Wednesday, July 20, 2016

Mac is fat

There, I said it. Yes, he is big-boned, but he is also fat. And I've realized that his fatness makes him uncomfortable for me to ride with my hip issues. After taking three of my saddles to the chiropractor to sit in so that she can look at my position in them and tell me which is best and which is worse, I decided to just not ride in my western saddle anymore. At all. Since the chiropractor told me my jumping saddle was best, I went home and put it on Mac. I never rode him in it - always my dressage or western saddle, but the fit isn't too bad and so I got on, thinking it would magically solve my problems. Nope! Still the SI pain after riding him in it. Since I can ride the pony inn it without issue, I figured that the thing that is different is Mac.

I've not had this problem with him before, and the only thing that is different is that he's out on the grass (even though he wears a grazing muzzle) for 8 hours a day. So this is a management problem that I need to solve tout suite. Poor ponies - they all suffer for his fatness.

1) He needs to move more. I will now leave his paddock gate open overnight so he can wander around the sacrifice dry lot area. In the morning for breakfast, I put them all out there together. Since Mac is the boss (and he's not very nice about it), he will try to move everyone off a pile of hay (I put lots of piles out), so that keeps everyone moving.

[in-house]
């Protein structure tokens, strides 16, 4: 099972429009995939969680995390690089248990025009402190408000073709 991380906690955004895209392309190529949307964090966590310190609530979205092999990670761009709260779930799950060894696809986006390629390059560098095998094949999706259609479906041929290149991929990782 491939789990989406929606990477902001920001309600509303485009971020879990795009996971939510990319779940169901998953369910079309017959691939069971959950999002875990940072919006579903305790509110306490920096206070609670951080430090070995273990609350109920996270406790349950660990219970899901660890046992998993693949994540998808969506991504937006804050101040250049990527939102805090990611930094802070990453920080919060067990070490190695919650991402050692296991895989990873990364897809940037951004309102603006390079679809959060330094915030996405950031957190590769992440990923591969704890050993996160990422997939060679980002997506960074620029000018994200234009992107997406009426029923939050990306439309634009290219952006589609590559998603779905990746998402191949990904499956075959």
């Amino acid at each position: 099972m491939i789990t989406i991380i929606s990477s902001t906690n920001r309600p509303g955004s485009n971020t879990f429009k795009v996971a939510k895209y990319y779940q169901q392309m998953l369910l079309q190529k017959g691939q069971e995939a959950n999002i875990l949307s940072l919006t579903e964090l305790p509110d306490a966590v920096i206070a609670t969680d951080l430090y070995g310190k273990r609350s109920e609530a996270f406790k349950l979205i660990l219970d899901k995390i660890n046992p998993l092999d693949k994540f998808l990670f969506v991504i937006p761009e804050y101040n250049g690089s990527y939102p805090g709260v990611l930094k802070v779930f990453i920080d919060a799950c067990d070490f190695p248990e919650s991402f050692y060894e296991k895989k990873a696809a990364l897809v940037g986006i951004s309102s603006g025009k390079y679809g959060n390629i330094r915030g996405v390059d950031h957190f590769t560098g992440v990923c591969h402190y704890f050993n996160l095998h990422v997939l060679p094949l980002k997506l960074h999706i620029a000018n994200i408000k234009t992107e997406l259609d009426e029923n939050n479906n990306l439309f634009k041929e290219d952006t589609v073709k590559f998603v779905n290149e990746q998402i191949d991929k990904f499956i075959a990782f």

2) He needs less grass. Back I go to moving horses multiple times a day! After breakfast I ride, so I like to keep them in the sacrifice area near the barn. After I ride, though, I will now move them to the larger dry lot area behind the house - again, with lots of piles of hay. I do weigh out the hay; it is easier to manage the calories than with grass, since I've had the hay analyzed and know what's in there. They are out in that area for the 8 hours that they would have been on grass.

3) I do want him to have a little grass, though, so remembering when we lived in CA that they would go out for a couple hours (and not blimp up), I now rotate them onto pasture for 2-3 hours before I bring them back to the barn for dinner.

4) A little less for dinner. They all get small-hole hay nets for dinner, but now Mac will just get less hay. Sorry, buddy, that's just the way it goes.

The vet was out yesterday for a dental appointment for him and I had her pull blood to see if there's anything we should be worried about. I'm interested to see the results.

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